clitoral orgasms


First let me say I love Shere Hite. She’s always got great things to say, and is well known enough to get a better podium than most to say it.
And I quote:

[T]he stimulation women give themselves to reach orgasm is – unlike that used by men – radically different from the stimulation most women receive during coitus. So it is not at all surprising that the rate of orgasm during coitus is low.
It has been accepted for at least two centuries that women can masturbate “clitorally” to orgasm. Yet even today the definition of what we call sex is focused on coitus as the time when both people should reach orgasm via the same type of stimulation. Even in supposedly sophisticated pornographic material, clitoral stimulation is used only as a warm-up and is never depicted all the way to orgasm. It is this limited definition of sex that is at fault, not women’s bodies: sex should be composed not only of coitus but also of clitoral stimulation, by hand or mouth.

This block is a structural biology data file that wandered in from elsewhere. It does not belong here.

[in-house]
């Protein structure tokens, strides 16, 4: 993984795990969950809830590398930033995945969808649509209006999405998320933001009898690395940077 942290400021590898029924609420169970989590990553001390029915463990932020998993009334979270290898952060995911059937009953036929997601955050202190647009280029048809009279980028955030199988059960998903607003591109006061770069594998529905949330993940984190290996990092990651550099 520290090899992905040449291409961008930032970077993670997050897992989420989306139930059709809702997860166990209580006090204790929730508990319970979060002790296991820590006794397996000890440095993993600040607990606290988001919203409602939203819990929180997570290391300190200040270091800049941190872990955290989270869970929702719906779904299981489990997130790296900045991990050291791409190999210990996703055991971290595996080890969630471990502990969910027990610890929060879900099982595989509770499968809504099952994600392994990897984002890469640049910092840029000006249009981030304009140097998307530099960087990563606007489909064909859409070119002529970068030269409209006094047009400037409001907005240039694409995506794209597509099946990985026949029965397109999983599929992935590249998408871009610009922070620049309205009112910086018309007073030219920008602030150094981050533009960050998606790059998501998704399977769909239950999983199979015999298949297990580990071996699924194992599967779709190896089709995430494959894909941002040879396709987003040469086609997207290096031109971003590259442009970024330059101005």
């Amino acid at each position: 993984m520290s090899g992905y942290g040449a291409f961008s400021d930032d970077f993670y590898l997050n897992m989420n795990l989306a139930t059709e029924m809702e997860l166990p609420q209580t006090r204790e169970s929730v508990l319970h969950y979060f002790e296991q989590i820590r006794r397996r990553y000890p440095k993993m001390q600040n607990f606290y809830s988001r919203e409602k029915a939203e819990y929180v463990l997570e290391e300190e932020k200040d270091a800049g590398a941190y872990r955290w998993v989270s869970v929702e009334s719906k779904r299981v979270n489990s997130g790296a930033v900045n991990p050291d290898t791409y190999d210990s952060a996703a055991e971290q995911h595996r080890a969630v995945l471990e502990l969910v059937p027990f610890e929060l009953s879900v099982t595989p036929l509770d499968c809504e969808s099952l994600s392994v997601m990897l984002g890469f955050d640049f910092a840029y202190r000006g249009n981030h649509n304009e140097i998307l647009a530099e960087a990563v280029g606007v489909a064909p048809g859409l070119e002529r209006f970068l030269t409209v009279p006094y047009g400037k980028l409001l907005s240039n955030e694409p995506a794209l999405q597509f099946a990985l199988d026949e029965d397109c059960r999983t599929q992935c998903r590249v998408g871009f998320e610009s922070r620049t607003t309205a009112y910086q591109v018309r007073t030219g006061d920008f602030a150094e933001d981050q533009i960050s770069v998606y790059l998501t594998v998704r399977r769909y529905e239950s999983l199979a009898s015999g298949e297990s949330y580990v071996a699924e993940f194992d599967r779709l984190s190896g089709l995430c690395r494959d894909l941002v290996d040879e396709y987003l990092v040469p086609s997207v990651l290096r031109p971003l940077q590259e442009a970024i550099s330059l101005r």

As always, it is a problem with a solution that is relatively simple in concept and overwhelmingly difficult in practice: education.
And honestly, I think the best way to communicate this to adults is via porn – books, movies, magazines. Think about it. People choose to see it, read it already. Just change how the sex goes down in these places – make sure that every time she’s screaming and tossing her head it’s from direct stimulation rather than from his 9″ slamming in to her from behind [ahem]. Enough of this, and men won’t believe that women can actually come from someone pounding away from behind without stimulation.

Drug companies that set out to “solve the problem of female orgasmic dysfunction” risk making matters worse if they neglect this and focus simply on female readiness to participate in sex. Putting money into supposed treatments that don’t work could mean financing unhappiness and divorce, leaving women’s feelings invisible or unexplained, and placing men on insecure ground. It risks fostering an atmosphere of fear and confusion in which love, including intense sexual intimacy and experimentation, needlessly becomes an area of conflict rather than pleasure.


About the author

Vikki McKay
By Vikki McKay

Follow Me